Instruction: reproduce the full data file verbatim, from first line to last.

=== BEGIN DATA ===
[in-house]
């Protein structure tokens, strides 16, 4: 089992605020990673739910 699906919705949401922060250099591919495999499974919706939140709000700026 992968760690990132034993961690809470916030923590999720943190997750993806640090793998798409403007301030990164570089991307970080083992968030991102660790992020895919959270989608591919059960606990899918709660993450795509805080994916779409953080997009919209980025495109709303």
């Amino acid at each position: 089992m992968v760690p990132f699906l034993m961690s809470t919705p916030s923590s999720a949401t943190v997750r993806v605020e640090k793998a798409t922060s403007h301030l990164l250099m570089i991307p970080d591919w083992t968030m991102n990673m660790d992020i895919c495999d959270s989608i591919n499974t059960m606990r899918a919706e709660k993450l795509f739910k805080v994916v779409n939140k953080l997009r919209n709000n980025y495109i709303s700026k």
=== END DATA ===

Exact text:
[in-house]
């Protein structure tokens, strides 16, 4: 089992605020990673739910 699906919705949401922060250099591919495999499974919706939140709000700026 992968760690990132034993961690809470916030923590999720943190997750993806640090793998798409403007301030990164570089991307970080083992968030991102660790992020895919959270989608591919059960606990899918709660993450795509805080994916779409953080997009919209980025495109709303």
């Amino acid at each position: 089992m992968v760690p990132f699906l034993m961690s809470t919705p916030s923590s999720a949401t943190v997750r993806v605020e640090k793998a798409t922060s403007h301030l990164l250099m570089i991307p970080d591919w083992t968030m991102n990673m660790d992020i895919c495999d959270s989608i591919n499974t059960m606990r899918a919706e709660k993450l795509f739910k805080v994916v779409n939140k953080l997009r919209n709000n980025y495109i709303s700026k």